Now you’re ready for the fun part. Collect your sempervivum cuttings. Since sempervivums make so many little offsets (the “chicks”), it is easy to just clip a few off (enough to fill your frame) without even taking the mother plant (the “hen”) out of the pot. Be sure to leave a little bit of the umbilical cord on the cutting, as this will help you stick your plant into the frame and keep it there until roots form.

As sempervivums grow, they often create a shaggy layer of dead leaves at their base. Gently pull those off so that you can get the plant flush with the chicken wire/photo frame. The photo on the left is the before and the right is the after.

Using a pen or some other similar shaped object, poke a little hole into the sphagnum moss and put the sempervivum’s umbilical cord into the hole. I found that gently twisting the plant back and forth helped it get situated.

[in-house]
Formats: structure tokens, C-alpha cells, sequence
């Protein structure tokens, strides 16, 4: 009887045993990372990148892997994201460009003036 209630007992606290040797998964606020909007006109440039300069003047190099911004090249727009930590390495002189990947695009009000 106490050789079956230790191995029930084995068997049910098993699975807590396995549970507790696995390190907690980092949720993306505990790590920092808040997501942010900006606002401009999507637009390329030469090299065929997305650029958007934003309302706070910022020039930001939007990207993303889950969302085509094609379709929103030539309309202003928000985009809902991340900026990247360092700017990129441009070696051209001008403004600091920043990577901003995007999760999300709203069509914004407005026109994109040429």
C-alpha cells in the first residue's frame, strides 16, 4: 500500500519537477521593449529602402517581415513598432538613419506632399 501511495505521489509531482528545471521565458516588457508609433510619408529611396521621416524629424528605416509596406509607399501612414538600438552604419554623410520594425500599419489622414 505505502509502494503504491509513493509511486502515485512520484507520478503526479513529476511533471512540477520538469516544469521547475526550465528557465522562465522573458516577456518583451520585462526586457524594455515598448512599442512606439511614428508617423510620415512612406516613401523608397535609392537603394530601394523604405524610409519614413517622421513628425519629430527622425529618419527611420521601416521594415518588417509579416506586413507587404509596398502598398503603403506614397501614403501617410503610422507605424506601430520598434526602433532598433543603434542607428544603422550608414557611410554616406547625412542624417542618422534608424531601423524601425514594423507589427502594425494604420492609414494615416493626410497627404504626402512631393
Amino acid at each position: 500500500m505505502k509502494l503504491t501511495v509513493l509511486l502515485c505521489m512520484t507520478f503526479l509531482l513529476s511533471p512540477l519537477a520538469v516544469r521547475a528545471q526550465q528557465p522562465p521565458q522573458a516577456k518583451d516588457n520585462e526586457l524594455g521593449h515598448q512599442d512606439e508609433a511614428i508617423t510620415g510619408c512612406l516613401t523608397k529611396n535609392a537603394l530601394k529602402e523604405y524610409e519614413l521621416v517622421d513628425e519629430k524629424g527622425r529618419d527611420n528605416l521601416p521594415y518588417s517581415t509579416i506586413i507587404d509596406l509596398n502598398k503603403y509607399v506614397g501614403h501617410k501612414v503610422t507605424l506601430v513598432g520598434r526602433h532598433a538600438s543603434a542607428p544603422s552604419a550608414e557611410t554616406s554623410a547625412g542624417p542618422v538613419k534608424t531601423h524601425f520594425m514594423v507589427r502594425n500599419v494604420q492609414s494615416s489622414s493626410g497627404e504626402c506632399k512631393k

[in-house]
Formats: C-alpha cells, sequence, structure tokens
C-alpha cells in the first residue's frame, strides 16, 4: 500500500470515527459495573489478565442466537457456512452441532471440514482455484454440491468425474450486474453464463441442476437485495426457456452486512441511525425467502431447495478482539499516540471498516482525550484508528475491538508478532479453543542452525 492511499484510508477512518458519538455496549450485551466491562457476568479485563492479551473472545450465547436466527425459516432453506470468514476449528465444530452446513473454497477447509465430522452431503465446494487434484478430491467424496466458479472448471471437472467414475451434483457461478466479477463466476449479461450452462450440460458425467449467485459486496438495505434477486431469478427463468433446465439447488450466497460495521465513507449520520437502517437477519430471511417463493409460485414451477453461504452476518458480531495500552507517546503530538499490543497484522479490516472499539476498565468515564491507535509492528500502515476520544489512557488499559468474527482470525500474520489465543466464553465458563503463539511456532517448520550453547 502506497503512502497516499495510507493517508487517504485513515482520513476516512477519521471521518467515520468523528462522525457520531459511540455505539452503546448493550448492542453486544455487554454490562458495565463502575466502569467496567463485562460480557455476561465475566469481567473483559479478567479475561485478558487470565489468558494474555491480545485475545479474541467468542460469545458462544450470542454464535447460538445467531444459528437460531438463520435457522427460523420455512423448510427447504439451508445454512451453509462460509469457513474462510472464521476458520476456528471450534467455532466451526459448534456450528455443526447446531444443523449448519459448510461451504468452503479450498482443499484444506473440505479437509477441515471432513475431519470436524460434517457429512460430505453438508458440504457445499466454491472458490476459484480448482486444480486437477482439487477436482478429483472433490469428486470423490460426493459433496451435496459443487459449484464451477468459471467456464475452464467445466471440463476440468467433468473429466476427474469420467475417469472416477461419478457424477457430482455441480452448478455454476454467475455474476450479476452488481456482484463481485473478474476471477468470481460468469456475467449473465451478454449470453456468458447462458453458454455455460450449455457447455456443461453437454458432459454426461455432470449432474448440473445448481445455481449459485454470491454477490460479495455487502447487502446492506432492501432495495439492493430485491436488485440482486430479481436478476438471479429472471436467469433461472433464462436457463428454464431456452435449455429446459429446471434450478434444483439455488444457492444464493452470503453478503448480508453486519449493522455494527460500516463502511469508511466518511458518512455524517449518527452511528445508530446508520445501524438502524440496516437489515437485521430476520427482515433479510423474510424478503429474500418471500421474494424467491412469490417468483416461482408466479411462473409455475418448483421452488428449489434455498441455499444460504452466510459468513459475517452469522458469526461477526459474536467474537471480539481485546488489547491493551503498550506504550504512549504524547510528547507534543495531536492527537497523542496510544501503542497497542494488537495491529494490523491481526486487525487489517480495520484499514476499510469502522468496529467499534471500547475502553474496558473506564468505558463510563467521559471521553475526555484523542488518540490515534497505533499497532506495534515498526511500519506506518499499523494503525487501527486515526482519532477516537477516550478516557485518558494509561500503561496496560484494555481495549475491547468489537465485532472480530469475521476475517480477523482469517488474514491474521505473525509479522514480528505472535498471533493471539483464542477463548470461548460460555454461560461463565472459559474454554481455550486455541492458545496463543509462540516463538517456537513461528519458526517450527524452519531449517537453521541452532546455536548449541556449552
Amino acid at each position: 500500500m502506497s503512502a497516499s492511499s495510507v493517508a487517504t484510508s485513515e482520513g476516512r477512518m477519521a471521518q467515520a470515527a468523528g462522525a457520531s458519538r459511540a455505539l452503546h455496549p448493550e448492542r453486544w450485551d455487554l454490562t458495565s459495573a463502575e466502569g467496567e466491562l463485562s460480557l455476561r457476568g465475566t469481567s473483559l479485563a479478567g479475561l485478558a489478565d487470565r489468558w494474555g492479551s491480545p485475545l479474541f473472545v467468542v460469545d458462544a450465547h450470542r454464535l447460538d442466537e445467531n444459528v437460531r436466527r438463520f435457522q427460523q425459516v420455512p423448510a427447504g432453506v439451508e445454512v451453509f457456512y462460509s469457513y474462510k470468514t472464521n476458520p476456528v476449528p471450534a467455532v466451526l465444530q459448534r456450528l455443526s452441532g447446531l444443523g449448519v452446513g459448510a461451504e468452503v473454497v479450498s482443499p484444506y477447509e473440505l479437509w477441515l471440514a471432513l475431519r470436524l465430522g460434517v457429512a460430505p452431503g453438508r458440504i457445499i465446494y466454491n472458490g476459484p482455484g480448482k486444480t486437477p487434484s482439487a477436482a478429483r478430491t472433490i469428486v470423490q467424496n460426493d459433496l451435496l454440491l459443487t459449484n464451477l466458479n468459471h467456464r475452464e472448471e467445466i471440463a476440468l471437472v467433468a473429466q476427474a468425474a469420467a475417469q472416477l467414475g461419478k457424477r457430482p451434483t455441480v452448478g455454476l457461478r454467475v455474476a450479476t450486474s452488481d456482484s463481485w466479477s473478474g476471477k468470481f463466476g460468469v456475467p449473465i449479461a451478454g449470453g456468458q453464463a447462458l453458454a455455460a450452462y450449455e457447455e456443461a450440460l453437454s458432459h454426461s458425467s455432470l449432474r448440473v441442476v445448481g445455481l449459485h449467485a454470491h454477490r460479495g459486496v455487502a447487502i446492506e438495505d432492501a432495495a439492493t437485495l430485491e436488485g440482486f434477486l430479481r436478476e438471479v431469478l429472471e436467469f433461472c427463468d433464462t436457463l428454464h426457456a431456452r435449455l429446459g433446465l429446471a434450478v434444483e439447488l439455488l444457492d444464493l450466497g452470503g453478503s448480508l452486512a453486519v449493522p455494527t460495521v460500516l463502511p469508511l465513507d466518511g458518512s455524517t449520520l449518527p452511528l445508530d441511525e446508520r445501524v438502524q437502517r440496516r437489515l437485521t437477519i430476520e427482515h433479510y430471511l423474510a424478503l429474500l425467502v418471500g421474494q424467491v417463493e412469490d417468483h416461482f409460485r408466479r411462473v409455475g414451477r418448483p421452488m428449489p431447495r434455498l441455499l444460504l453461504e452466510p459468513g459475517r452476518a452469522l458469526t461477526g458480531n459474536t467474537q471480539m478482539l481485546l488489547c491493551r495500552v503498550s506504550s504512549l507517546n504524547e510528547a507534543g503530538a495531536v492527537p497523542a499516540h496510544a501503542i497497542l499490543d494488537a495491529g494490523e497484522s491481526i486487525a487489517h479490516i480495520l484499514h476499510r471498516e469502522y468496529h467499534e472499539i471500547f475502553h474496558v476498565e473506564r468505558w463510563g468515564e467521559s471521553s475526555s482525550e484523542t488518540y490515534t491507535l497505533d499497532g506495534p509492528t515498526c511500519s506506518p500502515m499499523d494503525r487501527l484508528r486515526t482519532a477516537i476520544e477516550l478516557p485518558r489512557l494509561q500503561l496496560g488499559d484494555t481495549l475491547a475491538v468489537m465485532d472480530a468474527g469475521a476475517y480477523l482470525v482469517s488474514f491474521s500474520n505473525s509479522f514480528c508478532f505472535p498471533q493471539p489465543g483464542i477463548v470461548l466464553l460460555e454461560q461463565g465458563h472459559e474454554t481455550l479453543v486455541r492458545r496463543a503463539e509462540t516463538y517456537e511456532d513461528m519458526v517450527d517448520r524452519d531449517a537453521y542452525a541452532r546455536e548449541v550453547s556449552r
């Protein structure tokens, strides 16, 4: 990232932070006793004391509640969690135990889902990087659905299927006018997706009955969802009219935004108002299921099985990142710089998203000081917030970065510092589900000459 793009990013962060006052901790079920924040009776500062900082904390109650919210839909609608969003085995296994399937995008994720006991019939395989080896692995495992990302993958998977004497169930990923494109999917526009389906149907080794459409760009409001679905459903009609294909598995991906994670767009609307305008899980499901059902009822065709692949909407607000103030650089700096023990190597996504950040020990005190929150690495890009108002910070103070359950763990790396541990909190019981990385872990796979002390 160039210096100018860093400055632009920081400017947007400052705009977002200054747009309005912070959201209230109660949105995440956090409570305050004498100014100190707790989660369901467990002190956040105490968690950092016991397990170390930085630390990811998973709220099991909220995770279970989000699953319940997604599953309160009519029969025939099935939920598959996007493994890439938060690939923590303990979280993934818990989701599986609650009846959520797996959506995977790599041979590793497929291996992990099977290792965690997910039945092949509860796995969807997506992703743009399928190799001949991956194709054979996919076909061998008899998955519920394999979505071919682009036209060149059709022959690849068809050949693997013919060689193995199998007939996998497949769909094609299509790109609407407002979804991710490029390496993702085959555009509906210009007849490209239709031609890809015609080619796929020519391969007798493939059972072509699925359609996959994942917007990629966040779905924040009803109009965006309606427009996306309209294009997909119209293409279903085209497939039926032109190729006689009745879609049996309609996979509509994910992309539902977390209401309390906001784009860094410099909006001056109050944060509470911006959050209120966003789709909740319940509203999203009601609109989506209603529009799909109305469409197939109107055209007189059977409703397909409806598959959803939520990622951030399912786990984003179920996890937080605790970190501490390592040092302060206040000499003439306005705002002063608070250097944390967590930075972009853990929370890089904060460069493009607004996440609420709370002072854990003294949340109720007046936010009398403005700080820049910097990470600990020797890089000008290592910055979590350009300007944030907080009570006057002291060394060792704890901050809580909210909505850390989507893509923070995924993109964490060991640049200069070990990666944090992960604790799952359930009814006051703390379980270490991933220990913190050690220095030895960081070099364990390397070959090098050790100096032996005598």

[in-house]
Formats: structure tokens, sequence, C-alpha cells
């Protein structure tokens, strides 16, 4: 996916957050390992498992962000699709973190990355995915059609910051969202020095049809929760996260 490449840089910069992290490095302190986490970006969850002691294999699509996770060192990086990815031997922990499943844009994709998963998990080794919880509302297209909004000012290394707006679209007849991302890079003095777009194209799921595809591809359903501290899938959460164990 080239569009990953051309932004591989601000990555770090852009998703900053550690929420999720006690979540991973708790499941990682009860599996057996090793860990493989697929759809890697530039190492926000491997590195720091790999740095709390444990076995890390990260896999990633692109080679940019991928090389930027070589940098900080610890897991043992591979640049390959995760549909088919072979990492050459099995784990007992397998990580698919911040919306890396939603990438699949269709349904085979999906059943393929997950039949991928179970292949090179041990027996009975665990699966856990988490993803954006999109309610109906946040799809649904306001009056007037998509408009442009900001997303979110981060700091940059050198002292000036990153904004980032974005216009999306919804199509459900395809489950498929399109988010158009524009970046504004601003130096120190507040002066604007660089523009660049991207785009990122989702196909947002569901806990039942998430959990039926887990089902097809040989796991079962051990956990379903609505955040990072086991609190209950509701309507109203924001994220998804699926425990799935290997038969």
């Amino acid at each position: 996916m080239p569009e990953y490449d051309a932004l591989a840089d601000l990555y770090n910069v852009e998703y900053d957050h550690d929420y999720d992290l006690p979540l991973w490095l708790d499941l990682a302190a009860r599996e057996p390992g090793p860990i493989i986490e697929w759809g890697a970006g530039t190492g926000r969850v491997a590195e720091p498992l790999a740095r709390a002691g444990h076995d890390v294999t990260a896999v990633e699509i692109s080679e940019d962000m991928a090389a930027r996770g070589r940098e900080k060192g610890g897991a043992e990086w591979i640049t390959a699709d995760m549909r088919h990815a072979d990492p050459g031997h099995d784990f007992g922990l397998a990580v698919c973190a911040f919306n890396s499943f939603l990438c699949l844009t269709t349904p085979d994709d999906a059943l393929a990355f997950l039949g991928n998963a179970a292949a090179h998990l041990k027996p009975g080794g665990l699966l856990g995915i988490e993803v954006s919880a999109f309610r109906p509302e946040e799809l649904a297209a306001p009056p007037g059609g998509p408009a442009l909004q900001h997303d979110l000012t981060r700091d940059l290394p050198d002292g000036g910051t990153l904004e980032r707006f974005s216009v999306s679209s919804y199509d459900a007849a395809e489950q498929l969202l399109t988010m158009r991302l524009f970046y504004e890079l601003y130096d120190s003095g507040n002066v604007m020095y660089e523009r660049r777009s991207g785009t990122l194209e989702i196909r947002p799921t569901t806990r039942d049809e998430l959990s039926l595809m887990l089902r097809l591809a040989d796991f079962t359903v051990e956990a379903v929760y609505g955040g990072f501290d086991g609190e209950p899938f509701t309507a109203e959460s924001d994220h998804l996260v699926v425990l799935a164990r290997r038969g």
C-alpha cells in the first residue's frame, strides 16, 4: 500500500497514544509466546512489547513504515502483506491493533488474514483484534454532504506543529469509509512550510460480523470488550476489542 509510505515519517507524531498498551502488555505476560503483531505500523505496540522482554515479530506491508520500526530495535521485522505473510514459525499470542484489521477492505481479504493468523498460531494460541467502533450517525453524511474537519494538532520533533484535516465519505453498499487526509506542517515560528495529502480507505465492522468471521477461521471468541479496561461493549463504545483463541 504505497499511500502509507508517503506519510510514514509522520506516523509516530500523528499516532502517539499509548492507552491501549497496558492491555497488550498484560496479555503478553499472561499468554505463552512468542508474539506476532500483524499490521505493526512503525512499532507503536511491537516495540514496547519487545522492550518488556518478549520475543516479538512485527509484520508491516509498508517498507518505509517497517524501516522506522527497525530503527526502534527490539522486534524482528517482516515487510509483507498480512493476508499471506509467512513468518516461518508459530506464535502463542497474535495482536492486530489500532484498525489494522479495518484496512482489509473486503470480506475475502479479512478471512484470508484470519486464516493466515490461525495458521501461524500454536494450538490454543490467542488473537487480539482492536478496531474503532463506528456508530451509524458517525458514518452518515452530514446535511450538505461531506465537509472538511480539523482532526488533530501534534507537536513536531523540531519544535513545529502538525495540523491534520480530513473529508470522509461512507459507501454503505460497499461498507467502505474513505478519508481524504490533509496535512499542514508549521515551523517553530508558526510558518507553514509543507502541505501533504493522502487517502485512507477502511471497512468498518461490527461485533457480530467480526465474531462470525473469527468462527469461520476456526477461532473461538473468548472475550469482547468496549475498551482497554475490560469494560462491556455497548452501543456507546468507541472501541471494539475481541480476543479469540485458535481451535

Continue to fill in with more plants until you’ve completed your frame. Let it lay flat for two weeks so that the roots can develop before hanging it upright.


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{ 17 comments… read them below or add one }

rama March 27, 2012 at 1:14 pm

I want to try this with Dudleya’s. OR maybe I could try this with strawberries. ooo


Fern March 27, 2012 at 1:34 pm

I think both would work well, Rama! I even saw salad greens growing in a similar frame while at the San Francisco Garden Show.

Josée March 27, 2012 at 5:58 pm

This is just great! And it does make my mind wondering what else I could plant vertically…! I love your website!